To report the occurrence of paradoxical tuberculous reactions in two patients co-infected with HIV/AIDS, and to review the literature on this subject.
Two HIV-infected patients with miliary tuberculosis who developed expansion of tuberculous disease at a new site following initiation of anti-tuberculosis treatment, with or without antiretroviral treatment, and an additional 29 literature cases of HIV infection with paradoxical tuberculous reaction.
Index episodes of tuberculosis included pulmonary, nodal, cutaneous and miliary forms. Types of paradoxical reactions included enlargement of lymph nodes or appearance of new lymphadenopathy, radiographic worsening of pulmonary infiltrates or appearance of miliary infiltrates or pleural effusions, peritonitis, tenosynovitis, worsening or development of new soft tissue lesions, and appearance of new contrast-enhancing intracranial tuberculomas. The occurrence of paradoxical reactions appears more temporally related to antiretroviral than to anti-tuberculosis therapy.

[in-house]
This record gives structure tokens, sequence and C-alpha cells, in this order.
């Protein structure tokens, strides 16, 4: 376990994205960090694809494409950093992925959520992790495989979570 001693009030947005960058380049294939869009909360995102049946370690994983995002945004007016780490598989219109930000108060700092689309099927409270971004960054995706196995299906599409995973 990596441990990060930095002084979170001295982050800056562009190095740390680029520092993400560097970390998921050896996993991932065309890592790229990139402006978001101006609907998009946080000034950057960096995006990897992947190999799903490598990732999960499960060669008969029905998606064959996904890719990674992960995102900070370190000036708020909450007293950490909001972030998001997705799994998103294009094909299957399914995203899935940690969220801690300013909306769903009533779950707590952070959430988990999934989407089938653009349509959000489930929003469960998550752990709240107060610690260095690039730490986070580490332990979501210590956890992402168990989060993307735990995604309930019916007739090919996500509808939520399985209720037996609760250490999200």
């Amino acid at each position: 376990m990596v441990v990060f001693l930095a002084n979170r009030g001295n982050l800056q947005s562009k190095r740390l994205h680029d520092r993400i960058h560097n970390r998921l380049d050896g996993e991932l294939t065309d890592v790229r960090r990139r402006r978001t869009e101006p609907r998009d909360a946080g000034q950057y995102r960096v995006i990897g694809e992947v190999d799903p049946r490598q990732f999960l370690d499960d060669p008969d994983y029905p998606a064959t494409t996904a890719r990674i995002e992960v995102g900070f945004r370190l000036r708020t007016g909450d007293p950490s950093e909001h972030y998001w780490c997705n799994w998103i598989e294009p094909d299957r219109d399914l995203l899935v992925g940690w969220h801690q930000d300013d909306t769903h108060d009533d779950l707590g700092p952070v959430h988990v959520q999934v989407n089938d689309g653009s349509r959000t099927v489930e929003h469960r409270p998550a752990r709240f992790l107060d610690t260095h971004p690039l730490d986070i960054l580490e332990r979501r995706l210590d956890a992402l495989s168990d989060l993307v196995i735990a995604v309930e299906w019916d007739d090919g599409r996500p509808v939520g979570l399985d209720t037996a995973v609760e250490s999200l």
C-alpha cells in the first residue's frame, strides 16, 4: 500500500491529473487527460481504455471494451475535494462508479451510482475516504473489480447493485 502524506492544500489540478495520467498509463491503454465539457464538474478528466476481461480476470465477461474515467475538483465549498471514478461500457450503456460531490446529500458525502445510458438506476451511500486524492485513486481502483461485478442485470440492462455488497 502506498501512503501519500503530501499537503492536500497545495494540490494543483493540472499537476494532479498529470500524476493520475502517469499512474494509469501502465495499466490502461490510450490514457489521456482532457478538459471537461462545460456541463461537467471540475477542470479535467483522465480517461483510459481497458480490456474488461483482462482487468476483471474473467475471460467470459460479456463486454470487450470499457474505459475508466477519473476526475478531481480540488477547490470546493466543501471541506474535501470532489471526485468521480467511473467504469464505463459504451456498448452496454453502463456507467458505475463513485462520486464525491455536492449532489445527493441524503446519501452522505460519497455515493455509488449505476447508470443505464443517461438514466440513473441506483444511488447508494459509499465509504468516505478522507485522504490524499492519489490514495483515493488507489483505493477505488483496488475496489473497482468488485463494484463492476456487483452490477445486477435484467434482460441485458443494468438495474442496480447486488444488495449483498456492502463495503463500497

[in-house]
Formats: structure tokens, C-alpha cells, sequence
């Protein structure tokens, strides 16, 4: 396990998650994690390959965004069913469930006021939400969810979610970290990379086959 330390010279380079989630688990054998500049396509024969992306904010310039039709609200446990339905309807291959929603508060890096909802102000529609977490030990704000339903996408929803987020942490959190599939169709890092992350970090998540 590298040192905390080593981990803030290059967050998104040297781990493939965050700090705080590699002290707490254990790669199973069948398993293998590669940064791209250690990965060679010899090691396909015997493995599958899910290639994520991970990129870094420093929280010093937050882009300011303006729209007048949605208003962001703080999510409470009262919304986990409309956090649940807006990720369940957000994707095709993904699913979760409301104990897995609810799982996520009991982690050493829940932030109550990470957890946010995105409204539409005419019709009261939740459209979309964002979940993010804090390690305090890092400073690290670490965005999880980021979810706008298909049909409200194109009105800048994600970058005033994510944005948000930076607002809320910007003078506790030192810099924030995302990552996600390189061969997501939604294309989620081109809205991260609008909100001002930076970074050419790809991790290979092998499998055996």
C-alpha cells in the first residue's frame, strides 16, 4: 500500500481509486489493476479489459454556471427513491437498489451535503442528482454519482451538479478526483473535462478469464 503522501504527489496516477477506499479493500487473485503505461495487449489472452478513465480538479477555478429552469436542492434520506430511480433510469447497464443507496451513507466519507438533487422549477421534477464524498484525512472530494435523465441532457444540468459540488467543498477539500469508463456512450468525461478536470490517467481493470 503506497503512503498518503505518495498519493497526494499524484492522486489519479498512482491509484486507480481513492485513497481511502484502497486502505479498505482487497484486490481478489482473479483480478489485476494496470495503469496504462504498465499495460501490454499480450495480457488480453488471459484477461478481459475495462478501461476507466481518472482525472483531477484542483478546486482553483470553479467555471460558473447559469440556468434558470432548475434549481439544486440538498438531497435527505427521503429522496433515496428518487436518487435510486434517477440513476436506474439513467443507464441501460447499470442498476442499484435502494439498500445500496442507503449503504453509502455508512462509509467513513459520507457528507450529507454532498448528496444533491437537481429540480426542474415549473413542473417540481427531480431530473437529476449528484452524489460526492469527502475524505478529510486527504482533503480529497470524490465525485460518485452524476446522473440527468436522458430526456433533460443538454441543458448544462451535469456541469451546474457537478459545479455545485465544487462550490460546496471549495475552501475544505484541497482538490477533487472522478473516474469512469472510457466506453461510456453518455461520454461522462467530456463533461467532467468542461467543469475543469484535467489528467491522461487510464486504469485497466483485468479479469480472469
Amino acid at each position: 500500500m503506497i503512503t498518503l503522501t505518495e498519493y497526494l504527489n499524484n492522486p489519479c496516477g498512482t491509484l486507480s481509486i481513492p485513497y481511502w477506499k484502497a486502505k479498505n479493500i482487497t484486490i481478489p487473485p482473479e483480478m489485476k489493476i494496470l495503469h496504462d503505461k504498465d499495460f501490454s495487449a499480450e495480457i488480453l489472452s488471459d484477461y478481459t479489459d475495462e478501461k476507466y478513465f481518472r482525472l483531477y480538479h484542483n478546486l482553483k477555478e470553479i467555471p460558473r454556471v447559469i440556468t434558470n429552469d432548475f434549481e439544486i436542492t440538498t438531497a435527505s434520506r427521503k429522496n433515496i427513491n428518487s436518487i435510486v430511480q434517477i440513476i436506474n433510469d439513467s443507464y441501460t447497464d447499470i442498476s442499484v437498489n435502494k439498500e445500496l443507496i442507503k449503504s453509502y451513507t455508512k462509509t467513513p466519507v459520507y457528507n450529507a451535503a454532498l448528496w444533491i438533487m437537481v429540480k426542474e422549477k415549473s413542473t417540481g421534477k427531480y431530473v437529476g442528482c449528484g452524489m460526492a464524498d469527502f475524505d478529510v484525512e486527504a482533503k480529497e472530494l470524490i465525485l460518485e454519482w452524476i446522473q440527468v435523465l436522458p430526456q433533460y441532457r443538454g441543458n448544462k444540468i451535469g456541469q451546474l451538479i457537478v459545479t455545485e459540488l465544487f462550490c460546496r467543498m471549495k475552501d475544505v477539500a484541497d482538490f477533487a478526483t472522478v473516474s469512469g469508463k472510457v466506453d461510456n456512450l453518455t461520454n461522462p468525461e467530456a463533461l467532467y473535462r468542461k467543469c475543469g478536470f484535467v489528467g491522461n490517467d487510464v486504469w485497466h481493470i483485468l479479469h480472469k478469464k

It is important for clinicians to recognise paradoxical tuberculous reactions as inflammatory responses to treatment, and to understand that they do not necessarily indicate drug resistance or an inadequate response to therapy. Anti-tuberculosis and antiretroviral drug regimens need not be altered or discontinued, although a short course of corticosteroids may be useful in reducing inflammation.